Android Screenshot Apps

Android Screenshot Apps
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The Android Screenshot Apps

Capturing a screenshot seems like a basic function that any modern device, from a smartphone to a computer, should posses. The ability to capture exactly what is on the screen is not only occasionally fun, it can be a huge step in troubleshooting specific problems, as you can record exactly when the error is saying. Unfortunately, capturing a screenshot on an Android device requires permissions that almost all devices do not have. Luckily, all you have to do to get these permissions is root your device. Once you root your Android device, there are a number of Android screenshot applications that you can use. If you don’t want to root your device, you can still try to use the apps, as a few of them will work on some non-rooted devices, or you can hook your Android smartphone up to your computer and use the Android SDK tools to capture the screen image.

Screenshot It

Screenshot It is probably the most advanced and feature-rich screenshot application available on the Android Market. It will work on all rooted devices, and even some non-rooted devices, although the developer does not specify exactly which non-rooted devices it will work with. My experience is that it will not work on a few unrooted AT&T HTC devices, but the user comments on the app page say it works with the unrooted Atrix and the Evo. Screenshot It allows you to easily crop screenshots using a box on the screen, it adds a screenshot status bar button and it allows you to set the device to automatically take a screenshot when you shake it. Screenshot It is a powerful little program, but it does cost $3.99 to purchase. If you are worried about it working on a non-rooted device, you can download the trial version, which gives you five free screenshots. Be aware, however, that a software update could potentially make this app stop working on a non-rooted device. You can get Screenshot It and the trial version from the Android Market.



Screenshot, as its name implies, does one simple task, and does it well. The developer claims that this Android screenshot app will only work on rooted Android devices, although there are a few reports of it working on non-rooted devices. The app lets you set a delay of up to 40 seconds, allows you to shake the phone to take the screenshot and can invert the blue and red colors of the image. Screenshot can save the image as one of three different files types, bitmap, PNG and JPG. You can get Screenshot from the Android Market.

Shoot Me

Shoot Me

Shoot Me is a simple Android screenshot program that will only work on rooted devices. Again, there are reports of it working on some non-rooted devices, but I wouldn’t count on it. Once you load the application, just shake the device or shout at it to capture the image. Shoot Me can also record movies on certain high-end devices, although the audio portions of this feature do not currently work. You can get Shoot Me from the Android Market.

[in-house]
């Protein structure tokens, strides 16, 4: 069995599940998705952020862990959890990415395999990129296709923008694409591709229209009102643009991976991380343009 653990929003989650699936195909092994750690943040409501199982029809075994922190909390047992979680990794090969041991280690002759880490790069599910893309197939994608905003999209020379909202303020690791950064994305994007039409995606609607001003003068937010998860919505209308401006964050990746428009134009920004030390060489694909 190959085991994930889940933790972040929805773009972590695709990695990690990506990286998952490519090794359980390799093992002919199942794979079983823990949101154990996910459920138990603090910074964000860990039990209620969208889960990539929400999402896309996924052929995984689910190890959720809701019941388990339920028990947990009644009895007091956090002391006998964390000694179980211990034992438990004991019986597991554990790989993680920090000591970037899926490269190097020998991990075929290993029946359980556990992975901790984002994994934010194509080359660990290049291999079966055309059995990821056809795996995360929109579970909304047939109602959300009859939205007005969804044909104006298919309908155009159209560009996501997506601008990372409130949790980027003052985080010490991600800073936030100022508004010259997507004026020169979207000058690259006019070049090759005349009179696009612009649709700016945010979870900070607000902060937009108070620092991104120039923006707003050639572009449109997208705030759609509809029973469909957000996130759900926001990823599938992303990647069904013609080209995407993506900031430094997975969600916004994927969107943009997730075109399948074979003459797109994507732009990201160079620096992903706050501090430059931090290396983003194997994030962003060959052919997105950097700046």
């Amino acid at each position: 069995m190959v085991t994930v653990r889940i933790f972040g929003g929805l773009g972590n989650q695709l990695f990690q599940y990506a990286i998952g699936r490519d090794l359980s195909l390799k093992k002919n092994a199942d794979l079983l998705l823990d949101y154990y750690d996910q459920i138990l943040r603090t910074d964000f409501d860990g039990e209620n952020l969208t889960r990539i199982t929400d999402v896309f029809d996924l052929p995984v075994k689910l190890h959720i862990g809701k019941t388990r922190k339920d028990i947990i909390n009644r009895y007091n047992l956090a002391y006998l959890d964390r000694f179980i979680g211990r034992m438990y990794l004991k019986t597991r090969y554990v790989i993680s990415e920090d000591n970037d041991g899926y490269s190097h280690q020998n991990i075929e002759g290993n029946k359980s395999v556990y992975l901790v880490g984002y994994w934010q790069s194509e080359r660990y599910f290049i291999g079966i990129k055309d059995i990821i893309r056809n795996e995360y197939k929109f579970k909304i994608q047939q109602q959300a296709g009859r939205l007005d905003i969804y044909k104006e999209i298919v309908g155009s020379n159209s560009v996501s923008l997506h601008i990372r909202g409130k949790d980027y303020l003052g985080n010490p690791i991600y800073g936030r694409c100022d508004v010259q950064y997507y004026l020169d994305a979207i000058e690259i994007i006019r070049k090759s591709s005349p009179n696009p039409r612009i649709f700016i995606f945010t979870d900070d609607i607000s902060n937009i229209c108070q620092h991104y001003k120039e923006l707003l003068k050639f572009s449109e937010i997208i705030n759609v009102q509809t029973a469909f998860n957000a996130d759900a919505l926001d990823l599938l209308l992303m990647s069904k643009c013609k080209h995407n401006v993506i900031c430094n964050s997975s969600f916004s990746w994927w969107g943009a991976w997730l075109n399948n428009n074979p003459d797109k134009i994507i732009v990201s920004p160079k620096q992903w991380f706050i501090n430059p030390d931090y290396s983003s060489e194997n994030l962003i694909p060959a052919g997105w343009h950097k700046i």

Screen Capture Shortcut Free

Screen Capture Shortcut Free

Screen Capture Shortcut Free is a small, free Android screenshot application that works on Galaxy S and Galaxy Tab devices. Unlike other screenshot apps, Screen Capture Shortcut doesn’t require that you root your Android device, although it only works on a few Samsung models. The application lets you set up a capture delay, lets you shake the device to take the screenshot, and lets you turn on and off a sound notification when you take the screenshot. If you have a Galaxy S or Tab device, you can get Screen Capture Shortcut Free here.

Android SDK Screenshot Method


Device Screen Capture

Visit the Android Developers website where you can download the Android SDK. Choose the correct version, based on your operating system, and download it. If you don’t have the Java JDK on your system, the installation process will stop and send you to the Oracle website, where you will have to download and install the Java JDK. The Java Runtime Environment is not enough, you need the entire development kit. You’ll have to hit “Back” on the SDK install screen and then “Next” again once you install the JDK.

  1. Turn on USB debugging on your Android device. You can find this option by going to “Settings,” then “Applications” and finally “Development.”
  2. Connect your Android device to your computer. Choose “Disk Drive” when you are asked what type of connection you want to establish.
  3. Find the “Android” folder in your “Program Files” folder. Then enter the “Android-SDK” folder and finally the “Tools” folder. Double-click on the ddms batch file to run it. The Dalvik Debug Monitor window will open up, and after a few minutes you will start seeing messages displayed in the window.
  4. Select the “Device” menu and choose “Screen Capture.” A small window will appear that shows what is on your Android device’s screen.
  5. Press the “Refresh” button to update the window to show what is currently on your Android screen. Press the “Save” button to save a .png file of the screenshot, or the “Copy” button to copy the screenshot to the clipboard. You can also use the “Rotate” button to change the screenshot’s orientation.

References and Image Credits

  • Addictive Tips –
  • Application images from the Android Market
  • All other images property of the author.